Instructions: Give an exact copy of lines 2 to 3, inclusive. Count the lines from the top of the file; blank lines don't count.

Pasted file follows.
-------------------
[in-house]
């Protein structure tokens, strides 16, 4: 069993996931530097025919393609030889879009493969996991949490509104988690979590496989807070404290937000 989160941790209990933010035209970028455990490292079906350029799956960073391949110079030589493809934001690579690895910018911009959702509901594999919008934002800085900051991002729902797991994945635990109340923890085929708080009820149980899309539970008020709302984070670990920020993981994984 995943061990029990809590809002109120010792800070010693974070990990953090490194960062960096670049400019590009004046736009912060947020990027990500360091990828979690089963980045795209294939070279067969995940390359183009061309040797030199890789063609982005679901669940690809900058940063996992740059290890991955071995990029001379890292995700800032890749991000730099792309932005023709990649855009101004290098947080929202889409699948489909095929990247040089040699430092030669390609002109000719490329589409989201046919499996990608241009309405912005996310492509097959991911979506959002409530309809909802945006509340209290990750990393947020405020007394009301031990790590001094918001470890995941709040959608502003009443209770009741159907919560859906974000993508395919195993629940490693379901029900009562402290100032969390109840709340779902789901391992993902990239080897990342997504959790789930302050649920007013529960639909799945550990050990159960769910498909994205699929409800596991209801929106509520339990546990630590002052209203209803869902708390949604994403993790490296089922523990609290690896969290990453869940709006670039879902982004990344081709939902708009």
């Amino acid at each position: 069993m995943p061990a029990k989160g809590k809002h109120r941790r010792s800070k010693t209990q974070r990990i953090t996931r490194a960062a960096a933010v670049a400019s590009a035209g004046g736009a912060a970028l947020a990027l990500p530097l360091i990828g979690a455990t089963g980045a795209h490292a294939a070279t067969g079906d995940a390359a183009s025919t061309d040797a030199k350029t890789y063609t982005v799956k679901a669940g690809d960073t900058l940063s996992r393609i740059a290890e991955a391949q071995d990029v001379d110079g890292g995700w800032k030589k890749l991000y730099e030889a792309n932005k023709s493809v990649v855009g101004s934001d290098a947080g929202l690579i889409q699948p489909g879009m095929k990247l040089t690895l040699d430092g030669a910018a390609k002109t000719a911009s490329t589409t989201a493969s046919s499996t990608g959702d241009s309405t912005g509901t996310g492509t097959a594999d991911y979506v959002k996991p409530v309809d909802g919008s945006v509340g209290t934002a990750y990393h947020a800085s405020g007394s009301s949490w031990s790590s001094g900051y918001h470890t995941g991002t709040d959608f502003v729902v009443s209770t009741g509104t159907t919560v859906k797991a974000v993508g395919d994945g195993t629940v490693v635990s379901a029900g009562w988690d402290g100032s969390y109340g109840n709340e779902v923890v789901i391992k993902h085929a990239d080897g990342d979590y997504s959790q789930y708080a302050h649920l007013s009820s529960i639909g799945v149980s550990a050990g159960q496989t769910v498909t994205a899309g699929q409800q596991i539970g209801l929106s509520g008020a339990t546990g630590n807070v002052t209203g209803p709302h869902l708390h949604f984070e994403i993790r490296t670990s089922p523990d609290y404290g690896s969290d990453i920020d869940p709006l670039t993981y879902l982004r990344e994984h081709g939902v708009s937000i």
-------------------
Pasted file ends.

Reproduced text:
């Protein structure tokens, strides 16, 4: 069993996931530097025919393609030889879009493969996991949490509104988690979590496989807070404290937000 989160941790209990933010035209970028455990490292079906350029799956960073391949110079030589493809934001690579690895910018911009959702509901594999919008934002800085900051991002729902797991994945635990109340923890085929708080009820149980899309539970008020709302984070670990920020993981994984 995943061990029990809590809002109120010792800070010693974070990990953090490194960062960096670049400019590009004046736009912060947020990027990500360091990828979690089963980045795209294939070279067969995940390359183009061309040797030199890789063609982005679901669940690809900058940063996992740059290890991955071995990029001379890292995700800032890749991000730099792309932005023709990649855009101004290098947080929202889409699948489909095929990247040089040699430092030669390609002109000719490329589409989201046919499996990608241009309405912005996310492509097959991911979506959002409530309809909802945006509340209290990750990393947020405020007394009301031990790590001094918001470890995941709040959608502003009443209770009741159907919560859906974000993508395919195993629940490693379901029900009562402290100032969390109840709340779902789901391992993902990239080897990342997504959790789930302050649920007013529960639909799945550990050990159960769910498909994205699929409800596991209801929106509520339990546990630590002052209203209803869902708390949604994403993790490296089922523990609290690896969290990453869940709006670039879902982004990344081709939902708009």
């Amino acid at each position: 069993m995943p061990a029990k989160g809590k809002h109120r941790r010792s800070k010693t209990q974070r990990i953090t996931r490194a960062a960096a933010v670049a400019s590009a035209g004046g736009a912060a970028l947020a990027l990500p530097l360091i990828g979690a455990t089963g980045a795209h490292a294939a070279t067969g079906d995940a390359a183009s025919t061309d040797a030199k350029t890789y063609t982005v799956k679901a669940g690809d960073t900058l940063s996992r393609i740059a290890e991955a391949q071995d990029v001379d110079g890292g995700w800032k030589k890749l991000y730099e030889a792309n932005k023709s493809v990649v855009g101004s934001d290098a947080g929202l690579i889409q699948p489909g879009m095929k990247l040089t690895l040699d430092g030669a910018a390609k002109t000719a911009s490329t589409t989201a493969s046919s499996t990608g959702d241009s309405t912005g509901t996310g492509t097959a594999d991911y979506v959002k996991p409530v309809d909802g919008s945006v509340g209290t934002a990750y990393h947020a800085s405020g007394s009301s949490w031990s790590s001094g900051y918001h470890t995941g991002t709040d959608f502003v729902v009443s209770t009741g509104t159907t919560v859906k797991a974000v993508g395919d994945g195993t629940v490693v635990s379901a029900g009562w988690d402290g100032s969390y109340g109840n709340e779902v923890v789901i391992k993902h085929a990239d080897g990342d979590y997504s959790q789930y708080a302050h649920l007013s009820s529960i639909g799945v149980s550990a050990g159960q496989t769910v498909t994205a899309g699929q409800q596991i539970g209801l929106s509520g008020a339990t546990g630590n807070v002052t209203g209803p709302h869902l708390h949604f984070e994403i993790r490296t670990s089922p523990d609290y404290g690896s969290d990453i920020d869940p709006l670039t993981y879902l982004r990344e994984h081709g939902v708009s937000i």